A case of rape of a young girl in a police station kicked off several protests in the late 70s. This led to the formation of many NGOs that supported women’s rights and help feminism ideas spread to more rural communities. The formation of these NGOs also gave recognition to the overall lack in education and economic development for Indian women. The initial lack of technology and capitalism kept Indian women marginalized for a long time. It was not until India began to “Westernize” that women began to mobilize.
Ray states, “The representatives of the first position argue that a rise in the levels of urbanization, industrialization, and education leads to an increase in women’s mobilization (Chafetz & Dworkin 1986, Margolis 1993; for a critique see Basu 1995, Papanek 1993). It has become increasingly evident that this focus on the spread of capital- ism, or on general processes of urbanization, industrialization, and education obscures rather than illuminates the processes that shape women’s movements” (Ray, 52). Globalization has also played a major role in India’s development and progress with women’s rights.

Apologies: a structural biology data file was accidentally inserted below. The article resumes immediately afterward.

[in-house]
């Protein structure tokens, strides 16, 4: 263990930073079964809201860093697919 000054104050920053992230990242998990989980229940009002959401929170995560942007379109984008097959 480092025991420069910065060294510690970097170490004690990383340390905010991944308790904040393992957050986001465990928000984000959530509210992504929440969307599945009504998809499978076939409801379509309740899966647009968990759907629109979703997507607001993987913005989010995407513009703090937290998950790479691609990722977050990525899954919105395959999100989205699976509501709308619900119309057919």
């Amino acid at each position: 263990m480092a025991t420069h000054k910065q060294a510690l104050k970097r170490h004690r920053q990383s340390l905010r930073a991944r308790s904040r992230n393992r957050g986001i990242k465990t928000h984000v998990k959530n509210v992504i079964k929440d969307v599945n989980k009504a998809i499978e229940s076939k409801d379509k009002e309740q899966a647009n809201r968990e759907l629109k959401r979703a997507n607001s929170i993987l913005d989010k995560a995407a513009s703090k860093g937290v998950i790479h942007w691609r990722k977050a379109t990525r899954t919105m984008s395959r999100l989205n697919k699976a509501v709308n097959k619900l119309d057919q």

After the spread of technology and women in third world countries were able to see and hear about the progress women had been making in other countries they themselves were able to rise up an organize. According to Ganguly-Scrase, “Globalization has and continues to have differential impacts on men and women (Basu 1995; Bergeron 2001; Freeman 2001; Oza 2001; Walby 2000). Since the mid- 1980s, India has pursued a policy of economic liberalization, which was a dramatic reversal of earlier policies of protecting domestic industrial capital.
It has been argued that the privatization of public sector enterprises, reduction in public sector investment, and lower government expenditure on poverty eradication pro- grams have not served the interests of women” (Ganguly-Scrase, 545). Although India is behind in its literacy rate for women and there are fewer women enrolled in school compared to men, it does not mean the opportunity is not there. Ray states, “There currently exist two conceptualizations of conditions under which women mobilize.